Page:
Much was made of the second point – that academics are currently ‘stockpiled’ at universities where only the students who can afford to go to that institution have access to them, whereas in the future, location won’t be an issue. Teaching and learning can be done online, in the same way that Carl Lygo crowdsourced ideas for the discussion on Twitter beforehand (which led one audience member to ask whether he actually needed to be at the discussion in person, given the ability to connect with people online).
Often when we think of university, the image we conjure is of the three/four year, full-time undergraduate degree begun straight after school. But if we are at a turning point, and flexible learning will increase, how are we going to convince the 17-18 year olds that this is what they want to do? I asked the panel this question at the end, and Alan Tait suggested that the learning experience of that age-range would be unlikely to change (apart from a rise in living at home) it’s the rest of the demographic groups for whom it would.
Most of us who went to university probably did that three year degree – I remember for so many of my age-group, it’s just ‘what you did’ after sixth form. But I’d suggest that very few would look back and say they’d have rather done a part-time and/or remotely taught degree. For better or worse, the university experience – or more accurately, the student experience – is now as much of the appeal as improved job prospects and learning for the sake of it. Subsequently, I can’t see many more 17-18 year olds opting for flexible learning, given the tantalising prospect of moving away from home and living the student life. Of course, the increased debt burden on students might change this – we simply don’t know yet.
Incidentally, recordings and slides used at the discussion are available at the link to the talk at the top of the post.
There is another talk, also at the British Academy, tomorrow on research independence and the Haldane principal, which I’ll be going to.
Tags: Higher Education, PR, Press Office, University, USA
Even in 2011, he highlights the importance of working relationships with journalists:
He stresses the importance of being strategic in developing good relationships with reporters and understanding what they are looking for in a story. Making the effort to share information relevant to a reporter that isn’t immediately self-promoting helps build a relationship of trust with that person. “Exchange of information between a journalist and a source of information is a two-way street,” Keller points out. It’s not easy, given the fact that reporters are very busy and rapid turnover is commonplace, he admits, but that relationship is well worth the effort—even for PR professionals in small schools, who might only have newsworthy stories once in a while.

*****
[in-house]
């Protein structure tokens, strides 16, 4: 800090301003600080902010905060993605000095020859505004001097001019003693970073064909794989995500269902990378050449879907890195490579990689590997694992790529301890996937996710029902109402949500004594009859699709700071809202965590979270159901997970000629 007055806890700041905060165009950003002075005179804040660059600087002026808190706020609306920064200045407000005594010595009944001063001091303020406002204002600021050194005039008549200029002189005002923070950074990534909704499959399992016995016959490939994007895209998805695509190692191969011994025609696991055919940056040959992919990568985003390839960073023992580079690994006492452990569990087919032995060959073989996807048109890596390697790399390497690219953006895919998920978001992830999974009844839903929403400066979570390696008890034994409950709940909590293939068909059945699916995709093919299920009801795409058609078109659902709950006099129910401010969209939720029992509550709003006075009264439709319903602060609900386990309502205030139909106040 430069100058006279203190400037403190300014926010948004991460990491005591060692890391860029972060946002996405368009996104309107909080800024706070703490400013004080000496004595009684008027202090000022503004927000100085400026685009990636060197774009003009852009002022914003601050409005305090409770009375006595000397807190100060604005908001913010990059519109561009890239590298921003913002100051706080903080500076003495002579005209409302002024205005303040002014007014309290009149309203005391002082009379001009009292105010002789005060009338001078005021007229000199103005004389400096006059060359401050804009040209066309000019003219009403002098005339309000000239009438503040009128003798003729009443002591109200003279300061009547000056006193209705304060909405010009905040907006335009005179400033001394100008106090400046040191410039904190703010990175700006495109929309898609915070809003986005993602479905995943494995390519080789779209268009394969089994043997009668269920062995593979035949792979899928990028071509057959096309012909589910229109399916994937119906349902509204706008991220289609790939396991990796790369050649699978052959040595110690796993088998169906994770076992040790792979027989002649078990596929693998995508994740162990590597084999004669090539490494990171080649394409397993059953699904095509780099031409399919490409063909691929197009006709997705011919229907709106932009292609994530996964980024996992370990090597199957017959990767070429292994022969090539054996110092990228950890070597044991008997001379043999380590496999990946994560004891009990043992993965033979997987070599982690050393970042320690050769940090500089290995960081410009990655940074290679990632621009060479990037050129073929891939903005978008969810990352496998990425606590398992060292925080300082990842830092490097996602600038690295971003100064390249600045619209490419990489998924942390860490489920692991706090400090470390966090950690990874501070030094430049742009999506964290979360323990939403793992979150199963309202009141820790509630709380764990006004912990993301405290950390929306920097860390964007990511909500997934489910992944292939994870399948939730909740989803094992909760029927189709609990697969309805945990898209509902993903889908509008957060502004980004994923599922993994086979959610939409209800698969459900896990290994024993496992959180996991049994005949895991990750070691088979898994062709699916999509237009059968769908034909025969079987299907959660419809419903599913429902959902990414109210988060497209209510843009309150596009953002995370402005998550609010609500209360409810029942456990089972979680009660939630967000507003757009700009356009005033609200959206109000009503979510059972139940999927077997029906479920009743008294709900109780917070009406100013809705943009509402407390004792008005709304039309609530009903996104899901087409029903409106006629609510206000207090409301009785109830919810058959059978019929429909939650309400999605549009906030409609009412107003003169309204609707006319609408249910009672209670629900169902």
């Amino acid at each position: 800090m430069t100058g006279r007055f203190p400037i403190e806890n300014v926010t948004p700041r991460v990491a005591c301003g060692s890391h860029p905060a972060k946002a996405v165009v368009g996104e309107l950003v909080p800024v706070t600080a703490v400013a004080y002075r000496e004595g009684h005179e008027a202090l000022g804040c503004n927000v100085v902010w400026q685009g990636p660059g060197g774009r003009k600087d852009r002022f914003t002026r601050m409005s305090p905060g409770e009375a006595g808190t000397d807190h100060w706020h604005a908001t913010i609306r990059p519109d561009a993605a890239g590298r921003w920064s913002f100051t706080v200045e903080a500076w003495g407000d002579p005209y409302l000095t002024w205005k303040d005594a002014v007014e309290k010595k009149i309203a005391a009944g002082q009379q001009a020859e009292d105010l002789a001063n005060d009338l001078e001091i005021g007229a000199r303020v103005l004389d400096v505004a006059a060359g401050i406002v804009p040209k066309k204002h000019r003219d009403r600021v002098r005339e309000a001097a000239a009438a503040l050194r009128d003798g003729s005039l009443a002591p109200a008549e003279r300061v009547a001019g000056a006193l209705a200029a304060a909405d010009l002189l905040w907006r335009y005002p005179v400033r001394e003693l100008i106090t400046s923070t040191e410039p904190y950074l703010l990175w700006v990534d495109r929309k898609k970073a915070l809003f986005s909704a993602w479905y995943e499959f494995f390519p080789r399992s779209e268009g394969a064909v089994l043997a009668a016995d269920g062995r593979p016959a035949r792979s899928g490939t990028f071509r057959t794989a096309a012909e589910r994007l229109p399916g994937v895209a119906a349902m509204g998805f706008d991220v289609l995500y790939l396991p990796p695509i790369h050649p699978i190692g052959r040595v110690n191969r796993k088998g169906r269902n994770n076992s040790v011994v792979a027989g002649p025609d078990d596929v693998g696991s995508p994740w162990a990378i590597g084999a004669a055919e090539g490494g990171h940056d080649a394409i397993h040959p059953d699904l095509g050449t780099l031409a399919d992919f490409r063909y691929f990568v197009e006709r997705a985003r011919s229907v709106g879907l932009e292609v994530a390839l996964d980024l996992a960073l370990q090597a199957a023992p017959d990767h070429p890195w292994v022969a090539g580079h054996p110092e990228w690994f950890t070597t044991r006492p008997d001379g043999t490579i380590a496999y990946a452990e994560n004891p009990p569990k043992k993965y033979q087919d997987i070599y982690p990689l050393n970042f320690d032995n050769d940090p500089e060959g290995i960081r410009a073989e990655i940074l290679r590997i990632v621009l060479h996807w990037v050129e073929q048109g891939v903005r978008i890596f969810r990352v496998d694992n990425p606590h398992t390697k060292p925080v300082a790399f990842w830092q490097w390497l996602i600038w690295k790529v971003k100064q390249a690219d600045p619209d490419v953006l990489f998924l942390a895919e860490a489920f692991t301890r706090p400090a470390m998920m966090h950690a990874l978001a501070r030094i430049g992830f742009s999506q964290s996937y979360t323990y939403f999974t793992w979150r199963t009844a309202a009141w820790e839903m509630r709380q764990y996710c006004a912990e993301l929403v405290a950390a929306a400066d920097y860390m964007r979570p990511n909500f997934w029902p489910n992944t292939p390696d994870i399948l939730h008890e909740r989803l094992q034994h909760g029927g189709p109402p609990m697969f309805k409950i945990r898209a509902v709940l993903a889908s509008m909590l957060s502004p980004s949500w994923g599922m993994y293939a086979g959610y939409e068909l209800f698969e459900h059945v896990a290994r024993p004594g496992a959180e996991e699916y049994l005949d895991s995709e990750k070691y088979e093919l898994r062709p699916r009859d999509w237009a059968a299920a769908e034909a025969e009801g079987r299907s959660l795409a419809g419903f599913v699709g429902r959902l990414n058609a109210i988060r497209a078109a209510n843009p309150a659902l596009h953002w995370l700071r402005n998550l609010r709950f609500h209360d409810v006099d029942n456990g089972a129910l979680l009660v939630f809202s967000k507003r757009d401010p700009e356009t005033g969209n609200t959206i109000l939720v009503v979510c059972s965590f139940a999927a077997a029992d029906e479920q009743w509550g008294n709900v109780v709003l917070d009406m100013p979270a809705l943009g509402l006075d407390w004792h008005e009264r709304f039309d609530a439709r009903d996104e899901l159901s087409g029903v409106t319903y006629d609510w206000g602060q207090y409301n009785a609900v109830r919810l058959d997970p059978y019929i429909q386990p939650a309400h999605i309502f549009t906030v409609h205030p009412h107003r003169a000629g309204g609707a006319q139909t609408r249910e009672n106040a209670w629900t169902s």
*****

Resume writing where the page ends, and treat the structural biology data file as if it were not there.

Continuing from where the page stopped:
One of the additional issues is that very few local papers, certainly in the UK, have dedicated ‘higher education’ reporters. They might have a journalist who writes about education, but their remit will also include primary/secondary schools, sixth forms and FE colleges. Part of this is due to the difficulties facing local media, with cutbacks meaning fewer specialist reporters. Therefore, PRs need to develop an awareness of what interests reporters in a whole rang of other sections of a publication – business, science, or health to name a few.
For university press offices this results in another important role, of explaining how Higher Education works and is changing to journalists, whether it be admissions processes or research collaborations.
He also mentions one of the importance of presenting material online:
Keller thinks that online newsrooms, a new development in higher education that we covered in a recent conversation with Georgy Cohen of Tufts University, are a necessary tool for any school that really wants its news publicized. Presenting such information as a directory of PR staff and experts in various fields, a feed of recent press releases and fact archives makes the journalist’s research task considerably easier. News organizations have also become more open to embedding multimedia features such as YouTube videos offered by a college or university into their own news coverage.
An academic ‘expert guide’ is a must for any University, although in my experience a lot of media will ring you up directly and ask if you have anyone on a certain topic, bypassing the online guide entirely. Having said that, it’s useful for the press office itself, as a directory of expertise when they get the inquiry.
As ever, the whole article, and video interview, is worth a look.